(Apparently something decided to eat my comment; here's a retry from memory.) Sounds like we need to move (our local Gecko-based app, not a website) off NPAPI, then, if it's going to go away. Too bad the majority of our window is a giant NPAPI plugin... What other techniques can we use to paint into an arbitrary rectangle in the app from C++? Canvas / JS won't work well for us (lots of C++ legacy code / users depending on it); as far as I know, attempting to use canvas directly from C++ is suicide (mostly, because we're not in libxul; secondly, because the sorts of things we want aren't the sort of things Firefox wants, and historically that's a losing proposition). I don't know of XTF is still alive - haven't heard of anybody, at all, using it. Dropping a giant HWND (or equivalent) in front of the app is no good either, that means we can't usefully drop XUL in front of it, in addition to having all sorts of horrible issues with focus. Hopefully there will be a useful replacement. I think I had a second point here last time, but can't remember what it was.
Would emscripten allow you to convert the c++ code to js in a meaningful fashion?
Mook: Good question. The things we'd most like to remove are windowed and in-process plugins --- that would let us simplify a lot --- so if you can run out-of-process and windowless, we can keep that alive longer. What do you use to draw into your HWND today? Can you paint the contents of your window into an RGBA in-memory buffer, get that using JS-ctypes and draw it to a canvas from JS?
Robert: Hah, we're awesome - we're an in-process windowed plugin, yay! ;) This is Komodo, where the text editor component - scintilla - started by emulating the Win32 RichEdit APIs; everything is done via window messages. I expect there is going to be transition pain for us whatever we do; so if there's an API that's designated as being the goal we should head towards, it should cut down on wasted effort. Skimming the code we have right now, we're doing things with HDCs like ::FillRect. Since it's got a platform abstraction layer of sorts already, we'd probably need to write a "Mozilla" version of that and use it from ctypes. Does ctypes support using typed arrays yet? I don't see us being able to pump data fast enough otherwise... (mostly because we're occasionally horribly inefficient, just not bad enough to be noticeable yet.) At least we've already started on reimplementing bits in XUL instead of letting Scintilla do its native widget thing, mostly for extensibility. P.S. Following the name listed in the comments instead of going by your IRC nick feels odd ;)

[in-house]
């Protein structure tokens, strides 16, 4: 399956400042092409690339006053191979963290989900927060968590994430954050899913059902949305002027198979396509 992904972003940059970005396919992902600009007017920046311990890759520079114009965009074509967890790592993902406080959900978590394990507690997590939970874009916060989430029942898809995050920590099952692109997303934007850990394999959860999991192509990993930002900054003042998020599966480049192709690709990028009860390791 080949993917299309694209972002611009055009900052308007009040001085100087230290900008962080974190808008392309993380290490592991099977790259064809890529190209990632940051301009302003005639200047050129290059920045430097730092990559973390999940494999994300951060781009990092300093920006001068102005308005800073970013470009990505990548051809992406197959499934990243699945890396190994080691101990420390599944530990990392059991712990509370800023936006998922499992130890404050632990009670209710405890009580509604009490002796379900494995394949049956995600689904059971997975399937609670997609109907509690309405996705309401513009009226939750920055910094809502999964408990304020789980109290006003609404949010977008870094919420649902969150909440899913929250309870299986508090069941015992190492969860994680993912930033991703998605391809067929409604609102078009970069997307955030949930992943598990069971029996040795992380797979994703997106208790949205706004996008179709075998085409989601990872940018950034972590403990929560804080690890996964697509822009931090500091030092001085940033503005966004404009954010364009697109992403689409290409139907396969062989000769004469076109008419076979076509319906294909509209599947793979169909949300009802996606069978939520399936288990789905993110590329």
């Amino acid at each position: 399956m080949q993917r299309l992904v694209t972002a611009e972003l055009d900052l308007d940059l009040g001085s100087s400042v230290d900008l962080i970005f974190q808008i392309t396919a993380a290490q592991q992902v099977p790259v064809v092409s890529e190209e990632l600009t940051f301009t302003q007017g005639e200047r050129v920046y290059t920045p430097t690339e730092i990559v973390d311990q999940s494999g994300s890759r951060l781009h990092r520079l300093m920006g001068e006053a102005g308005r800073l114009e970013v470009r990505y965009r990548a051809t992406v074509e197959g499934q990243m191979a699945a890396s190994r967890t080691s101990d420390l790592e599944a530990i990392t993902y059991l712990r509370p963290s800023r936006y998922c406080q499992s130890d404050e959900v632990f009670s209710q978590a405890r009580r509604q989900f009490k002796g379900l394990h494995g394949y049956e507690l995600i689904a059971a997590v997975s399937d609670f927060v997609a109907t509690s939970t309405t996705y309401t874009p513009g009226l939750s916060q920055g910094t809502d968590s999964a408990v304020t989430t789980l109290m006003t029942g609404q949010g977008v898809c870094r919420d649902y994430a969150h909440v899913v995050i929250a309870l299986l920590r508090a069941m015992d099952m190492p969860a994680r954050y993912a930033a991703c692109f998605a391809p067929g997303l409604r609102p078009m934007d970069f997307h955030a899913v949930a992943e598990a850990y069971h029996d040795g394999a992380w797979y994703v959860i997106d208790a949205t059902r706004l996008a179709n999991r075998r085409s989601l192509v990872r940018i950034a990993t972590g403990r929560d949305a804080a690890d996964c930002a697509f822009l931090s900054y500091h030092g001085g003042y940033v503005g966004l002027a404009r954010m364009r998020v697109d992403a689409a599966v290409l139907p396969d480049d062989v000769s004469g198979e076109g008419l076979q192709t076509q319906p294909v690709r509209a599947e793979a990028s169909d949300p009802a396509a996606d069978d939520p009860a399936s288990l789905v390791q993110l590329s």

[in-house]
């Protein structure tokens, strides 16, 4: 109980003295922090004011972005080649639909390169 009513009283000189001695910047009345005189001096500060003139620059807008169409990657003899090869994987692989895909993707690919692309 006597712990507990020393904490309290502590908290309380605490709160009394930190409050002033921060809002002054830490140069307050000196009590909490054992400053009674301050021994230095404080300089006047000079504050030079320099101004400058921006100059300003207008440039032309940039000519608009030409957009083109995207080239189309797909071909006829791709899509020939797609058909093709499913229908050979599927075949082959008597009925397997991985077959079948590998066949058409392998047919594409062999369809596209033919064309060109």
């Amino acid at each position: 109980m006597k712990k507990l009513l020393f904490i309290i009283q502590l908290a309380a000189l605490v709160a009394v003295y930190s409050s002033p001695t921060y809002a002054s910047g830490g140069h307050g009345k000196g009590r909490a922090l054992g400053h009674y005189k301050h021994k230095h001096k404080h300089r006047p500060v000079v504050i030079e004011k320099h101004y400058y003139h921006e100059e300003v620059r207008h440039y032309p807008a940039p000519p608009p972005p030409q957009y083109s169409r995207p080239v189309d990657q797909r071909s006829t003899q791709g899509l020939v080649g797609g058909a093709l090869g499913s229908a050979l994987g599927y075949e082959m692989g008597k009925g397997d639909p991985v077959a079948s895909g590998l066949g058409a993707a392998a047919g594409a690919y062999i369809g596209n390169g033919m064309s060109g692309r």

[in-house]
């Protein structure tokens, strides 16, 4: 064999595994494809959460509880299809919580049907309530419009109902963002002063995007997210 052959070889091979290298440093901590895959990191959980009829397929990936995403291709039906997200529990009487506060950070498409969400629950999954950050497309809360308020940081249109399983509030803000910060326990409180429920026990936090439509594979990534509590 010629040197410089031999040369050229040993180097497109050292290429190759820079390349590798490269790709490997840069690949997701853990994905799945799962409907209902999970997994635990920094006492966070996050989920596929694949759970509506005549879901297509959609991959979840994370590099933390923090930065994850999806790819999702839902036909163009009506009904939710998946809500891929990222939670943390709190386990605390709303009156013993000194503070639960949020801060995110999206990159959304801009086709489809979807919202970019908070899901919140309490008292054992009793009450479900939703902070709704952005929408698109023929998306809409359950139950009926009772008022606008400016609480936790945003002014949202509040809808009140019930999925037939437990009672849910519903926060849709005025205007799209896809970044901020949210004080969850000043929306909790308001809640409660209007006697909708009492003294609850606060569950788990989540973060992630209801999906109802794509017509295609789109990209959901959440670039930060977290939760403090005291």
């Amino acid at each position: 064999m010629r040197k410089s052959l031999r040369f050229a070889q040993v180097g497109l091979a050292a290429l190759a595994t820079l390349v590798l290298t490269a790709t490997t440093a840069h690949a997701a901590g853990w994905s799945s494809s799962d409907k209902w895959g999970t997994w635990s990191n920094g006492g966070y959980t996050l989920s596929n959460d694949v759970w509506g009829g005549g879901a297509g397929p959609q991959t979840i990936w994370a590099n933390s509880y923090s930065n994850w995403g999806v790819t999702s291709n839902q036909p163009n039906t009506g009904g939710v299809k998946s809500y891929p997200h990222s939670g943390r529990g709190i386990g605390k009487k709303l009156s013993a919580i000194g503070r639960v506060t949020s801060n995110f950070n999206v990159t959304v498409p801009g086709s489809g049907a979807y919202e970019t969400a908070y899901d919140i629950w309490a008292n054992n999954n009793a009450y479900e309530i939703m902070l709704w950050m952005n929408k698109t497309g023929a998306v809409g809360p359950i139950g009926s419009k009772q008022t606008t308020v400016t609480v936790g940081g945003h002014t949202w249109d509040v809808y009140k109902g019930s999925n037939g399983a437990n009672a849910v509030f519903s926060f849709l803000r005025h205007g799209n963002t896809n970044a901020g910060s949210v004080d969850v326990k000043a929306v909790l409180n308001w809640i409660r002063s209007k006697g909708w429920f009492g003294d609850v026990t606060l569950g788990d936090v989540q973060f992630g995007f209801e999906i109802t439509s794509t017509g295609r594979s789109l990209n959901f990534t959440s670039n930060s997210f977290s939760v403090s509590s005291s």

Sounds like you could create a DIB HDC and draw your window into that and then make the DIB data buffer available to JS to draw into a canvas.
Wishful thinking! Mobile != Desktop. The reason Adobe stopped mobile flash because it was consuming too much battery power and has been continuously dropped by the vendors. Although the CPU power and memory on mobile devices advance fast, battery technology is still where it was 5 years ago with fractional improvements. On the desktop, plugins are here to stay. They are established too deep in. Microsoft metro browsing is targeted at low power touch pads that would run Windows 8 as the operating system. That said I dont think NPAPI would put too much of a burden to browser vendors.
Great. So the web will look like it's 1999 all over again.
In many ways, this would be nice; however, I think it's even more clear now than it was when this article was written that plugins can't go away yet -- there are too many things people want and need to do that can't be done without some form of native extension. We're getting closer, and flash is certainly past it's day, but flash was not the only plugin.